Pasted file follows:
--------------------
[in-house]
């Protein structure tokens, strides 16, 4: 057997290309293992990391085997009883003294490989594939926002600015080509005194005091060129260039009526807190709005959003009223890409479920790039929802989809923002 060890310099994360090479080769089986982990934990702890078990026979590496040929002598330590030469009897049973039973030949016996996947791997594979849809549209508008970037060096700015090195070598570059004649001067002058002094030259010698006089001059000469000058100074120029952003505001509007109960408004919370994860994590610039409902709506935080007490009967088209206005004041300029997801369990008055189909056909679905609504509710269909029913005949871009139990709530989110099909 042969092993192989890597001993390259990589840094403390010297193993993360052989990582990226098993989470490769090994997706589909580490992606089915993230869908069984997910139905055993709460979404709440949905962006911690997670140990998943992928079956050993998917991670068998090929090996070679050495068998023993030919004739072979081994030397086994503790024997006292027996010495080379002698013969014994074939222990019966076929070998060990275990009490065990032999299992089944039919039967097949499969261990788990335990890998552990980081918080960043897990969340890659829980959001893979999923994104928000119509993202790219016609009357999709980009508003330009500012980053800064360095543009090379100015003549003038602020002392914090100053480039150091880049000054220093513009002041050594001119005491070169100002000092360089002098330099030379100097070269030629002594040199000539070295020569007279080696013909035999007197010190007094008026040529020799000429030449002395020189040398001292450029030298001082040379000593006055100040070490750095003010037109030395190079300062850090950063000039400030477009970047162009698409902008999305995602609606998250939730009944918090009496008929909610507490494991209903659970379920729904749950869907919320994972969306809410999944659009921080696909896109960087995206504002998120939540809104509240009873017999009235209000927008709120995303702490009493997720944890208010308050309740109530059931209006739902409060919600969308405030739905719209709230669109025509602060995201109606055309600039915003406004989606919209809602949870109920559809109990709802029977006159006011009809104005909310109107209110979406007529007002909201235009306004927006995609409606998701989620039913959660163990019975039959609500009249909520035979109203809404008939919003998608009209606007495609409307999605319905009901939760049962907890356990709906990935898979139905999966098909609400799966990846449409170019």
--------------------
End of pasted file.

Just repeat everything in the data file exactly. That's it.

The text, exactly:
[in-house]
């Protein structure tokens, strides 16, 4: 057997290309293992990391085997009883003294490989594939926002600015080509005194005091060129260039009526807190709005959003009223890409479920790039929802989809923002 060890310099994360090479080769089986982990934990702890078990026979590496040929002598330590030469009897049973039973030949016996996947791997594979849809549209508008970037060096700015090195070598570059004649001067002058002094030259010698006089001059000469000058100074120029952003505001509007109960408004919370994860994590610039409902709506935080007490009967088209206005004041300029997801369990008055189909056909679905609504509710269909029913005949871009139990709530989110099909 042969092993192989890597001993390259990589840094403390010297193993993360052989990582990226098993989470490769090994997706589909580490992606089915993230869908069984997910139905055993709460979404709440949905962006911690997670140990998943992928079956050993998917991670068998090929090996070679050495068998023993030919004739072979081994030397086994503790024997006292027996010495080379002698013969014994074939222990019966076929070998060990275990009490065990032999299992089944039919039967097949499969261990788990335990890998552990980081918080960043897990969340890659829980959001893979999923994104928000119509993202790219016609009357999709980009508003330009500012980053800064360095543009090379100015003549003038602020002392914090100053480039150091880049000054220093513009002041050594001119005491070169100002000092360089002098330099030379100097070269030629002594040199000539070295020569007279080696013909035999007197010190007094008026040529020799000429030449002395020189040398001292450029030298001082040379000593006055100040070490750095003010037109030395190079300062850090950063000039400030477009970047162009698409902008999305995602609606998250939730009944918090009496008929909610507490494991209903659970379920729904749950869907919320994972969306809410999944659009921080696909896109960087995206504002998120939540809104509240009873017999009235209000927008709120995303702490009493997720944890208010308050309740109530059931209006739902409060919600969308405030739905719209709230669109025509602060995201109606055309600039915003406004989606919209809602949870109920559809109990709802029977006159006011009809104005909310109107209110979406007529007002909201235009306004927006995609409606998701989620039913959660163990019975039959609500009249909520035979109203809404008939919003998608009209606007495609409307999605319905009901939760049962907890356990709906990935898979139905999966098909609400799966990846449409170019």